Chetkowski’s program is designed to cultivate conservation knowledge and “safe homes” for the Newfoundland Pony through mentoring. New owners are expected to breed responsibly, and the ponies remain under Villi Poni Farm’s umbrella of protection for life.
If you are interested in learning more, please visit www.newfoundlandponies.org.
A Visit to MAYHEM Central
I’ll bet you never built a robot quite like Lady Launch-a-Lot when you were a kid!
One of our favorite times of the month is when we get to meet the winners of our Community Commitment, and December’s winner was a special treat.
MAYHEM First Robotics Team (also known as Milford Area Youth Homeschoolers Enriching Minds), a team of local high school students, blew us away with a live demonstration of their robot, the aptly named Lady Launch-a-Lot. Lady’s goal? To pick up, aim, and launch balls at targets while competing against another robot and navigating an obstacle course. The students built their robot virtually from scratch in less than six weeks to compete in robotics competitions across the state and even nationwide.
Students must follow strict guidelines and use limited resources to “raise funds, design a team “brand,” hone teamwork skills, and build and program industrial-size robots to play a difficult field game against like-minded competitors. It’s as close to real-world engineering as a student can get,” says the FIRST Robotics website. FIRST Robotics competitions have been billed as “the ultimate sport for the mind.”
Talk about a challenge!
Per FIRST Robotics rules, Team MAYHEM (one of the best acronyms I’ve come across in a while) had six weeks to build Lady to compete in an competitive season which can last up to an additional six weeks. During the “build” portion of the season, Team MAYHEM met every day except Sunday, displaying an impressive level of dedication and mental ability.
Lady can operate under manual control or automatically, and she is equipped with wi-fi technology, but she also boasts a variety of special features, such as:
Image Processing Unit – This device measures the distance between targets, reading the reflection off of special tape placed on targets and obstacles.
Linear Puncher – The launching mechanism uses about 100 pounds of force, and is equipped with a special, super strong cord which it uses to launch balls up to 15 feet forward and up to 9 feet up.
Arched Wheels – Lucy’s middle wheels are higher than her front and back wheels, which makes it easier for her to drive over obstacles.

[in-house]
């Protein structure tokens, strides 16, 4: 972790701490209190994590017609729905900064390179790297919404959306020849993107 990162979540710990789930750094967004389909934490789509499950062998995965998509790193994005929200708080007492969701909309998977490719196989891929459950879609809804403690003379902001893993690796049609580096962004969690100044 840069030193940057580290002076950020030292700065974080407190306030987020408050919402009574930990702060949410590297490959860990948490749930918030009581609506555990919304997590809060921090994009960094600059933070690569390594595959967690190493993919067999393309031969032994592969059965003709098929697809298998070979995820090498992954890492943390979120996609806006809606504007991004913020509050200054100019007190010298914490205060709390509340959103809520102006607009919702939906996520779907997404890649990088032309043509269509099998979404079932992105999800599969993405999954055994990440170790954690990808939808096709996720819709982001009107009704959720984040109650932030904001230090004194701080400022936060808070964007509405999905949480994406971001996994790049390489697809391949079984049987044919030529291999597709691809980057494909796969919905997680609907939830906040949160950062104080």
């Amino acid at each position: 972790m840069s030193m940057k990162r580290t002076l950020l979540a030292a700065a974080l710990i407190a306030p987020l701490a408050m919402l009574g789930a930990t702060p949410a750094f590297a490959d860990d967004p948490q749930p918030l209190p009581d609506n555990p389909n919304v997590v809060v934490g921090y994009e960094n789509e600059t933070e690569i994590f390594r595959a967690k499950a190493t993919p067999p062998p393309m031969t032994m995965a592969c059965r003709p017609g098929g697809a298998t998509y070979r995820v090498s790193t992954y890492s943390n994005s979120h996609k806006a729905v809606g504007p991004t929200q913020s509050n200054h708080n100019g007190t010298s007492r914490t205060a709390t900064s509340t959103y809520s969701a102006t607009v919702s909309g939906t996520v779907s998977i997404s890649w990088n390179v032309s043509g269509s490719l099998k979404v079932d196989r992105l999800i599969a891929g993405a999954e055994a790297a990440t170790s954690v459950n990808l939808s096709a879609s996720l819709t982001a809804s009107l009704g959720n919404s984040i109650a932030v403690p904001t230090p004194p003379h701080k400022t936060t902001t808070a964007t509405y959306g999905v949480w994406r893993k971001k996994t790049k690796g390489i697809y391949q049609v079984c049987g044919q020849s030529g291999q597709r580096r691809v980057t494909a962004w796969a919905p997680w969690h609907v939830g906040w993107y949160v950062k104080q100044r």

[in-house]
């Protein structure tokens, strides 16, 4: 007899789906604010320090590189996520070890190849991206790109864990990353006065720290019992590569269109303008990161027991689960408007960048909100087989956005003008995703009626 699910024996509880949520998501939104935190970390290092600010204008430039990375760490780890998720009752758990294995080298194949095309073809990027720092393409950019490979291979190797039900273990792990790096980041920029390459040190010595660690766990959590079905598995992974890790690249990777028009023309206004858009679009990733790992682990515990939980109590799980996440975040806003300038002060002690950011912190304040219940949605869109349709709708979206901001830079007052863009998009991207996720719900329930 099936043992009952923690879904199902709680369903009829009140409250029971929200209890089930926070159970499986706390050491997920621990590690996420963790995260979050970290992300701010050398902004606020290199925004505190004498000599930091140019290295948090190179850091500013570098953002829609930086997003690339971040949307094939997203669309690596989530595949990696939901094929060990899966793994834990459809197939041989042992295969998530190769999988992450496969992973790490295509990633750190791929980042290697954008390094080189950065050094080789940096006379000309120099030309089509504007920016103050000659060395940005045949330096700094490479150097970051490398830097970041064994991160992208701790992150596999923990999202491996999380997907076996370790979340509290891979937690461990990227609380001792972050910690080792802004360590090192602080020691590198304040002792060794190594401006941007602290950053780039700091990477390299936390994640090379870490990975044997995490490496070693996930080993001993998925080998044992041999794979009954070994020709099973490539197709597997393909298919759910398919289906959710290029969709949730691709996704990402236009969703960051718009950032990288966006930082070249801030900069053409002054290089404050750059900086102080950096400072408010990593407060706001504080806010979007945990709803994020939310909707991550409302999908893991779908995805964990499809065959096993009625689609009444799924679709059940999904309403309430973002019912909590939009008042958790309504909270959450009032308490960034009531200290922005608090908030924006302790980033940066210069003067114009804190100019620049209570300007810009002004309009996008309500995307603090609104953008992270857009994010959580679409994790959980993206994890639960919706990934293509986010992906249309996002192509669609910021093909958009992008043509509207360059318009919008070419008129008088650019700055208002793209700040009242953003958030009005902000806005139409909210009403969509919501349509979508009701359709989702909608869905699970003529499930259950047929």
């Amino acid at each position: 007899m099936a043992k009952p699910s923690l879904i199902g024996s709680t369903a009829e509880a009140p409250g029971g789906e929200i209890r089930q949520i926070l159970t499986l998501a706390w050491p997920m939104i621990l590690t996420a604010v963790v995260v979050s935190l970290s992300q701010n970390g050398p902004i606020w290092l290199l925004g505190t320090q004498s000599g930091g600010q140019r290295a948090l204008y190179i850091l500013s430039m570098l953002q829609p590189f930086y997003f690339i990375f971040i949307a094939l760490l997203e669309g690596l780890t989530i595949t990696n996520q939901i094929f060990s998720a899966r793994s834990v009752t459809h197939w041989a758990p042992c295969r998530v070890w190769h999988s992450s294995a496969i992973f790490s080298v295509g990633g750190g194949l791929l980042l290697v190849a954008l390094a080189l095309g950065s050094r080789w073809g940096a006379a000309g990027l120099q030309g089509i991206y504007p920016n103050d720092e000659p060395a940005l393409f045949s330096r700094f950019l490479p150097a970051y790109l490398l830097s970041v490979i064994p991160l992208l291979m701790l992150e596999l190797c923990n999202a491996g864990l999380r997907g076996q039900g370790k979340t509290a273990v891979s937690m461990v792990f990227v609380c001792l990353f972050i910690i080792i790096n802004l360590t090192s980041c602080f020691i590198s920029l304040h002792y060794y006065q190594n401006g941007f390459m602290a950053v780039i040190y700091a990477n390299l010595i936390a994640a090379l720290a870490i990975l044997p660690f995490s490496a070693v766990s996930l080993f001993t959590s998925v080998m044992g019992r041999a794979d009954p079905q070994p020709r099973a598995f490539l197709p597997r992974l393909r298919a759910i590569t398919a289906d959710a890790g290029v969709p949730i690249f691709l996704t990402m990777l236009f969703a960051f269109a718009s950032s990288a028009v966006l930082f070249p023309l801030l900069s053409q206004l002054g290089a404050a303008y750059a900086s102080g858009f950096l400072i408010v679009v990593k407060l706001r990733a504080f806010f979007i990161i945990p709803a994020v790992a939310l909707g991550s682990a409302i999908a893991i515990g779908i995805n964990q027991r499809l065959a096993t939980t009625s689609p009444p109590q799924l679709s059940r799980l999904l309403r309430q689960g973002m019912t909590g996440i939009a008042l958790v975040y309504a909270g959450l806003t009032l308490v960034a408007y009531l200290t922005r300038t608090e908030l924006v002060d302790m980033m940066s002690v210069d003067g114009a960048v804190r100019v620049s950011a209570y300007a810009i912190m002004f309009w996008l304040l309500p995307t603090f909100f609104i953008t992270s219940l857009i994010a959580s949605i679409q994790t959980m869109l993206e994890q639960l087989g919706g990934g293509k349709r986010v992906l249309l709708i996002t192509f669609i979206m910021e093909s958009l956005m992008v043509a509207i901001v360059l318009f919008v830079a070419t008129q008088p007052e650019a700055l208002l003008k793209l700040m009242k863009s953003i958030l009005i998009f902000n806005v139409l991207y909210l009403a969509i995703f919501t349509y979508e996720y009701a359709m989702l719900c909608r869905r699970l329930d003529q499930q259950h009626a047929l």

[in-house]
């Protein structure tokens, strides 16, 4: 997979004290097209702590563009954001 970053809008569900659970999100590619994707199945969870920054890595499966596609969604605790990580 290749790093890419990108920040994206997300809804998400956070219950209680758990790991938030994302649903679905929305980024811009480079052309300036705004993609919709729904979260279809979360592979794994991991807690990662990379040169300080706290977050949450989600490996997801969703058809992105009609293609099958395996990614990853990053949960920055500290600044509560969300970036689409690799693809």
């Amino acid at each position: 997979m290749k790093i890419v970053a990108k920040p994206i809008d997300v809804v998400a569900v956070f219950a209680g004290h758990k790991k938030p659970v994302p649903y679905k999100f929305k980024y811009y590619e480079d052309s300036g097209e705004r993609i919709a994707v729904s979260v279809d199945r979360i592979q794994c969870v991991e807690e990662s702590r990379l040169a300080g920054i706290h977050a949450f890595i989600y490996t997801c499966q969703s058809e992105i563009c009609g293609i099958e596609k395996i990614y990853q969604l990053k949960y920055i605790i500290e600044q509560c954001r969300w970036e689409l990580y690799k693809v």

Lady weighs up to 150 pounds with batteries, and can reach speeds of up to 10 mph.
Note: Team MAYHEM also used a 3D printer to create low pressure mounts so Lady could stop chewing the teeth off her gears. They built that, too, from a kit.
Watch Team MAYHEM’s Lady Launch-a-Lot in action!
Sanford’s Community Commitment donation will surely help fund the creation of an even more impressive robot in 2017. We wish Team MAYHEM the best of luck!
We do have one question, however: are any of them looking for a job?
Sanford Temperature Control Donates $17,000 to Charity
Nashua Charity Offers Hope and Job Placement to the Homeless
Southern New Hampshire Rescue Mission, winner of Sanford Temperature Control’s monthly Community Commitment contest (February 2017), has been offering hope to the homeless, the addicted, and those less fortunate for the last 13 years. The largest single emergency shelter in Nashua serves meals to 40-60 people daily, but its mission goes far beyond providing nutritious food for the needy.
The emergency shelter provides up to 21 nights of continuous shelter to those in need, during which visitors can receive basic care management, gain access to community resources, and are encouraged to enter the Transitional Employment Program, or the R12 Christian Discipleship program. The mission provides an invaluable service in the form of professional development, such as resume building, job placement, and access to vital resources such as the internet, as well as providing basic supplies such as clean towels, blankets, pillows, clothes, toiletries and more.
The Transitional Employment Program is a robust transitional work program, designed not only to benefit the homeless, but also to aid employed men who find themselves struggling with homelessness, and to prepare them for managing permanent housing.